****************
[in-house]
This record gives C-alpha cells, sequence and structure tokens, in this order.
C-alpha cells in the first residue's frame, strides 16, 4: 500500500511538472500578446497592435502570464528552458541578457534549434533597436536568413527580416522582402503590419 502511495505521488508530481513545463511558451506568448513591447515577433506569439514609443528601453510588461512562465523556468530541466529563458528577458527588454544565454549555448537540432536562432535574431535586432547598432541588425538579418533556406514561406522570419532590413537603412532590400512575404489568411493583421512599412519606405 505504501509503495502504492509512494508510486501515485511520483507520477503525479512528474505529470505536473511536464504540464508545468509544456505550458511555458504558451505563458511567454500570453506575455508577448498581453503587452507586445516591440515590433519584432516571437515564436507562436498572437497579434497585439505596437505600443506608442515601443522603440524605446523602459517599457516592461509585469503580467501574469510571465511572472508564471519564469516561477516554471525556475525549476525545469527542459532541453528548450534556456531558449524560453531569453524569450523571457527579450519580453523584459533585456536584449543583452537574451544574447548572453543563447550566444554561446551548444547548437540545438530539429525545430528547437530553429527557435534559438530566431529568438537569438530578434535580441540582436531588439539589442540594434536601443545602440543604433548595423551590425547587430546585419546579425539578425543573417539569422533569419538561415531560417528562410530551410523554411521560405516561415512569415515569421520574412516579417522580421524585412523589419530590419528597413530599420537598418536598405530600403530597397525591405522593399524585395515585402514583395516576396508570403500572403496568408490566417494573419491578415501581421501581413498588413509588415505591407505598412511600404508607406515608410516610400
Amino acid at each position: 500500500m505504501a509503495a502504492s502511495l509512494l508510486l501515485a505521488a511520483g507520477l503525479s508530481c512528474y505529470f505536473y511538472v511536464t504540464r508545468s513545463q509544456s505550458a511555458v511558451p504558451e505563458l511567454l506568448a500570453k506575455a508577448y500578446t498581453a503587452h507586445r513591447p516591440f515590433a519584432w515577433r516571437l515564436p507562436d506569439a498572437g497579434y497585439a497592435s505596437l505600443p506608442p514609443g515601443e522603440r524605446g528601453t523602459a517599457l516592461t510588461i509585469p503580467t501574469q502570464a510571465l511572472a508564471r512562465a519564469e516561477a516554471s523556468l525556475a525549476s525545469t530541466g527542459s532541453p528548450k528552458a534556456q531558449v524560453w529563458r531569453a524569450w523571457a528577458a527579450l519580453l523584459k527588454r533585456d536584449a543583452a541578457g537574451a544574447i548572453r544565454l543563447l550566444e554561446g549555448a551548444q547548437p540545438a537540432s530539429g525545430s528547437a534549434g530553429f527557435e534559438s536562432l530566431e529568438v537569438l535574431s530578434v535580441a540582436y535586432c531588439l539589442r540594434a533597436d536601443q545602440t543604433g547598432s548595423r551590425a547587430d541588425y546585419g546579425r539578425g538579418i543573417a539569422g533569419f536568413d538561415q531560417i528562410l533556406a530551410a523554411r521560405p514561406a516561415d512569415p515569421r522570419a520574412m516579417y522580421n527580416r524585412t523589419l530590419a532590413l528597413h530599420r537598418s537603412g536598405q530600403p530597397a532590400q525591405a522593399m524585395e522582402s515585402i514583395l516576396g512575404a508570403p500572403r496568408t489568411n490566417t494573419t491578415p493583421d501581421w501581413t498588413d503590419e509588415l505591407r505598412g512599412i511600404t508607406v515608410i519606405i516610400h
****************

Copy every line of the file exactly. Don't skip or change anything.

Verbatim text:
[in-house]
This record gives C-alpha cells, sequence and structure tokens, in this order.
C-alpha cells in the first residue's frame, strides 16, 4: 500500500511538472500578446497592435502570464528552458541578457534549434533597436536568413527580416522582402503590419 502511495505521488508530481513545463511558451506568448513591447515577433506569439514609443528601453510588461512562465523556468530541466529563458528577458527588454544565454549555448537540432536562432535574431535586432547598432541588425538579418533556406514561406522570419532590413537603412532590400512575404489568411493583421512599412519606405 505504501509503495502504492509512494508510486501515485511520483507520477503525479512528474505529470505536473511536464504540464508545468509544456505550458511555458504558451505563458511567454500570453506575455508577448498581453503587452507586445516591440515590433519584432516571437515564436507562436498572437497579434497585439505596437505600443506608442515601443522603440524605446523602459517599457516592461509585469503580467501574469510571465511572472508564471519564469516561477516554471525556475525549476525545469527542459532541453528548450534556456531558449524560453531569453524569450523571457527579450519580453523584459533585456536584449543583452537574451544574447548572453543563447550566444554561446551548444547548437540545438530539429525545430528547437530553429527557435534559438530566431529568438537569438530578434535580441540582436531588439539589442540594434536601443545602440543604433548595423551590425547587430546585419546579425539578425543573417539569422533569419538561415531560417528562410530551410523554411521560405516561415512569415515569421520574412516579417522580421524585412523589419530590419528597413530599420537598418536598405530600403530597397525591405522593399524585395515585402514583395516576396508570403500572403496568408490566417494573419491578415501581421501581413498588413509588415505591407505598412511600404508607406515608410516610400
Amino acid at each position: 500500500m505504501a509503495a502504492s502511495l509512494l508510486l501515485a505521488a511520483g507520477l503525479s508530481c512528474y505529470f505536473y511538472v511536464t504540464r508545468s513545463q509544456s505550458a511555458v511558451p504558451e505563458l511567454l506568448a500570453k506575455a508577448y500578446t498581453a503587452h507586445r513591447p516591440f515590433a519584432w515577433r516571437l515564436p507562436d506569439a498572437g497579434y497585439a497592435s505596437l505600443p506608442p514609443g515601443e522603440r524605446g528601453t523602459a517599457l516592461t510588461i509585469p503580467t501574469q502570464a510571465l511572472a508564471r512562465a519564469e516561477a516554471s523556468l525556475a525549476s525545469t530541466g527542459s532541453p528548450k528552458a534556456q531558449v524560453w529563458r531569453a524569450w523571457a528577458a527579450l519580453l523584459k527588454r533585456d536584449a543583452a541578457g537574451a544574447i548572453r544565454l543563447l550566444e554561446g549555448a551548444q547548437p540545438a537540432s530539429g525545430s528547437a534549434g530553429f527557435e534559438s536562432l530566431e529568438v537569438l535574431s530578434v535580441a540582436y535586432c531588439l539589442r540594434a533597436d536601443q545602440t543604433g547598432s548595423r551590425a547587430d541588425y546585419g546579425r539578425g538579418i543573417a539569422g533569419f536568413d538561415q531560417i528562410l533556406a530551410a523554411r521560405p514561406a516561415d512569415p515569421r522570419a520574412m516579417y522580421n527580416r524585412t523589419l530590419a532590413l528597413h530599420r537598418s537603412g536598405q530600403p530597397a532590400q525591405a522593399m524585395e522582402s515585402i514583395l516576396g512575404a508570403p500572403r496568408t489568411n490566417t494573419t491578415p493583421d501581421w501581413t498588413d503590419e509588415l505591407r505598412g512599412i511600404t508607406v515608410i519606405i516610400h